As part of the kick-off for Atlanta Regional Commission’s New Voices: Global Advisory Panel we are sharing updated data about trends in the foreign-born population for metro Atlanta. These charts serve as an introduction to a larger snapshot that will look at the diversity of residents within the foreign-born population; check back for more detail on this topic in the coming months.

In the 10-county metro Atlanta region, our foreign-born population has increased by almost 500 percent between 1990 and 2015, a rapid increase compared to the 40 percent increase in the population as a whole.

In 1990 our 10-county region had just over 100,000 foreign-born residents; now there are close to 700,000 foreign-born in the ARC Region. When we look at  foreign-born residents as a percentage of all residents, this figure was 4.5 percent of the total population in 1990, a share that had grown to 15.5 percent by 2015. In Gwinnett County, the county in the region with the highest share of foreign-born residents, 25 percent of residents were foreign-born in 2015. See the chart “Metro Atlanta: Percentage of Population that is Foreign-Born, 1990-2015” for a look at county-level numbers (hover your mouse over the chart to see values, and click on the legend to filter the chart view).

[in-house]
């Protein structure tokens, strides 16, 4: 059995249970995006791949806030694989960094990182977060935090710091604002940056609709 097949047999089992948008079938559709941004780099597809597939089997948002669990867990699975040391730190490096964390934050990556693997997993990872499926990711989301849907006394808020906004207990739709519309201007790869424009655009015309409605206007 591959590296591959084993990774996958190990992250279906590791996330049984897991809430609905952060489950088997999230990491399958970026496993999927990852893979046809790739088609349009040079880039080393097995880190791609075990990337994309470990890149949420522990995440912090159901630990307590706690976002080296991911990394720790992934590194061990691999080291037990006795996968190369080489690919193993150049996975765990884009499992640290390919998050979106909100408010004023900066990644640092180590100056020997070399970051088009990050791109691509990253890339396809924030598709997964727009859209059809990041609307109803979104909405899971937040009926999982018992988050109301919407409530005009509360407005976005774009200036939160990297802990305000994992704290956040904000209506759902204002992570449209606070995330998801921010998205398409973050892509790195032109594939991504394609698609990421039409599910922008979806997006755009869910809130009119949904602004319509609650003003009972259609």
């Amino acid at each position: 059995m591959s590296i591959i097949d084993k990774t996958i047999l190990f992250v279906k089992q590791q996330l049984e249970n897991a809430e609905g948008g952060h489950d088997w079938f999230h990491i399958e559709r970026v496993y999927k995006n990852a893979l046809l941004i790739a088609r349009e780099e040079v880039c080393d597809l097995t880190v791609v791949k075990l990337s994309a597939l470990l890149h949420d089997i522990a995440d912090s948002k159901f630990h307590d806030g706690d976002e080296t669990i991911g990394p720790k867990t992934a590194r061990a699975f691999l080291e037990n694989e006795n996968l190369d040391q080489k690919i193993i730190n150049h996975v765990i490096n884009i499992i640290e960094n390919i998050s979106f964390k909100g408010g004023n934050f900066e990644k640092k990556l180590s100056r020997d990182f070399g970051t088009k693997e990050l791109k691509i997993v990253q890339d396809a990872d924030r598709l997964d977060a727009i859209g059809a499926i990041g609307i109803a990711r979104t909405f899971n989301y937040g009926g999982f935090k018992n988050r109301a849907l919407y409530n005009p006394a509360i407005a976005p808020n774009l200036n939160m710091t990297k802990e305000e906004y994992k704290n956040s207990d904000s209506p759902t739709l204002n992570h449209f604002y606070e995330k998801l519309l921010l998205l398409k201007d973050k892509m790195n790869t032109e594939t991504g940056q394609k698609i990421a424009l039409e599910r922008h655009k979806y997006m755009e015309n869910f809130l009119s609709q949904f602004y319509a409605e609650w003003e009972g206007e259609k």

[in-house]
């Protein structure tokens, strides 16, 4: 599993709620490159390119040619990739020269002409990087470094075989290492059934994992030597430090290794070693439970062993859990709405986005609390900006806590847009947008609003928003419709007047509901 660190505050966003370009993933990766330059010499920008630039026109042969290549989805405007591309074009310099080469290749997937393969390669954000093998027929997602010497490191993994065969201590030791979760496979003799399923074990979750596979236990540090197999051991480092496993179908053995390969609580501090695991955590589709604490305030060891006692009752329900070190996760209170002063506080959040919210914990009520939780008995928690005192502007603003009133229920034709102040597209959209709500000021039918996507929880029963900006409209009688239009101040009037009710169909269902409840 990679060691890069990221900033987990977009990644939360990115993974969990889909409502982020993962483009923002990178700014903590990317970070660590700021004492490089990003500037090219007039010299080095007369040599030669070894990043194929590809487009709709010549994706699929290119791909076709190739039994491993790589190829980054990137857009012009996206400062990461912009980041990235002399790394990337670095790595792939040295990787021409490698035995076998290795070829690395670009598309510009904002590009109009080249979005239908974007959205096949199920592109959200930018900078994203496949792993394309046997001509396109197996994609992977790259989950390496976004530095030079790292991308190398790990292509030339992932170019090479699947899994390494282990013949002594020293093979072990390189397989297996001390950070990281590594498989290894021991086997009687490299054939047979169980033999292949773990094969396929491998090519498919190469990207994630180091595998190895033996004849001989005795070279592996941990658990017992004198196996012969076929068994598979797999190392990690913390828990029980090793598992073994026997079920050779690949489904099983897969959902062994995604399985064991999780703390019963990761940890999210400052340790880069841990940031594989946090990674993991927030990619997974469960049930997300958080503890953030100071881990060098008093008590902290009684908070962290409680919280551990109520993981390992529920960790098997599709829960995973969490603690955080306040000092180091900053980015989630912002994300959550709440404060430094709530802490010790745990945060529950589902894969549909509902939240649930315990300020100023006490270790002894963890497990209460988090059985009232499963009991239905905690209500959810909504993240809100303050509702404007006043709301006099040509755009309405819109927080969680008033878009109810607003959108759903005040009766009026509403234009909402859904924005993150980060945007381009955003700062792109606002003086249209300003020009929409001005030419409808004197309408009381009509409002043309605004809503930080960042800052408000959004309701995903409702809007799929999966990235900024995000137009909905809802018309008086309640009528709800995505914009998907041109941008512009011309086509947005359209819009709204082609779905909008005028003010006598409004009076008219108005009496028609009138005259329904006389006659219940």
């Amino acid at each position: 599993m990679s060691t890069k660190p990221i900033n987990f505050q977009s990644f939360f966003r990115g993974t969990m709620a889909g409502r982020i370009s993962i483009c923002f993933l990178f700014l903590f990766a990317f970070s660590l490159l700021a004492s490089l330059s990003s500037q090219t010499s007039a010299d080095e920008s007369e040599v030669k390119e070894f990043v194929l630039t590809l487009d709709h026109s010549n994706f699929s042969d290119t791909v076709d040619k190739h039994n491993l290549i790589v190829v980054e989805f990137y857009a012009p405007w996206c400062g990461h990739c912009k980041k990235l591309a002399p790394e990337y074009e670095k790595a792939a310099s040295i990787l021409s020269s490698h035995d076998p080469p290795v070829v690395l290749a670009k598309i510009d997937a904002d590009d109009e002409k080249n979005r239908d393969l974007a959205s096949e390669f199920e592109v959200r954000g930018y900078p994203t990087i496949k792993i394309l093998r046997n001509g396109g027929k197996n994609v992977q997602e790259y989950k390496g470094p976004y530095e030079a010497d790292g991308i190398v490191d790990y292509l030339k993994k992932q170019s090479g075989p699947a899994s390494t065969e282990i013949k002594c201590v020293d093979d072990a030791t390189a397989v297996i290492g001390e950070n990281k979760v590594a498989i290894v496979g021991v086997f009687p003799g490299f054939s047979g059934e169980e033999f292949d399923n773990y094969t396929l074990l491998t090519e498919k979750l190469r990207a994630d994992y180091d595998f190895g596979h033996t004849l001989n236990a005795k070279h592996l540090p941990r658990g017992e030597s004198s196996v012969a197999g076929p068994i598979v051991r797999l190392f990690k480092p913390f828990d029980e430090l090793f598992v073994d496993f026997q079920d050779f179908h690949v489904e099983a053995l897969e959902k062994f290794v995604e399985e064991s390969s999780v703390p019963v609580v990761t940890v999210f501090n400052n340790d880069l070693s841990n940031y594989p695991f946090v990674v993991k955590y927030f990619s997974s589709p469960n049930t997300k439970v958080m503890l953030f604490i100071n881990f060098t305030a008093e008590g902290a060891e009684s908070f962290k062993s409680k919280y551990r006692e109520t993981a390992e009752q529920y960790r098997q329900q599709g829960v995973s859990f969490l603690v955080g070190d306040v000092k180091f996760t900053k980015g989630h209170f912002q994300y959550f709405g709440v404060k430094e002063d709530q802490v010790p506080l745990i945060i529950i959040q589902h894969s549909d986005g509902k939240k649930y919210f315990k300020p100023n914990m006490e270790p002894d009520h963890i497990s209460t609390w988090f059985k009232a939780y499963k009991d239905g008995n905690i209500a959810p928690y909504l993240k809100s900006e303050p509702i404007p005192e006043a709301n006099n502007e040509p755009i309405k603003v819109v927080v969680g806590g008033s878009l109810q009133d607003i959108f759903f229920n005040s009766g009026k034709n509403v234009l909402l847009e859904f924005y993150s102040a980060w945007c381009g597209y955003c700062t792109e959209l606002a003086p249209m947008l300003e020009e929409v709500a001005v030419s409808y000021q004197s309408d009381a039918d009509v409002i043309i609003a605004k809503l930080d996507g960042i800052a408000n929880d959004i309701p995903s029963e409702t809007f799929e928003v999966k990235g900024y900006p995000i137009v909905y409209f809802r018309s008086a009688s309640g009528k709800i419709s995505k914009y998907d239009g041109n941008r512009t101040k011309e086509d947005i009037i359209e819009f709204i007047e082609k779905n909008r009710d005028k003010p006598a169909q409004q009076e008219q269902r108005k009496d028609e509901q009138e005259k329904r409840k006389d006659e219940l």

Note: Data for 1990 and 2000 are from Sample File 3 of the Census; 2010 data are from the American Community Survey’s 5-Year product for 2006-2010 while 2015 data are drawn from the American Community Survey’s 5-Year product for 2011-2015.


We analyzed trends for five major ‘continental groupings’ for foreign-born population: Europe, Asia, Africa, Latin America, and “Other” (which would include Oceania and North America). The foreign-born population in every continental grouping except “Other” more than doubled 1990-2015.

The Latin American population in the 10-county area increased by almost 1,000 percent, from under 30,000 in 1990 to almost 320,000 in 2015. Latin Americans comprised 47% of all foreign-born in the region in 2015, up from 26% in 1990.

The African-born population grew 700 percent 1990-2015, followed by a 400 percent increase in the Asian population over the same period.

Even with the large increase in foreign-born Asian residents from just over41,000 in 1990 to 205,000 in 2015, the Asian share of the region’s foreign-born fell from 37 percent in 1990 to 31 percent in 2015.

When we look at nearer-term trends, we can see one notable decline in foreign-born population from 2010-2015: the Latin American population decreased one percent from 321,235 to 317,675. Conversely, the Asian population increased most rapidly in the near-term, growing 16 percent (a net increase of 30,000 from 2010 to 2015) compared to only seven percent in the foreign-born population as a whole.

The map below shows foreign-born residents by region of birth for 2015.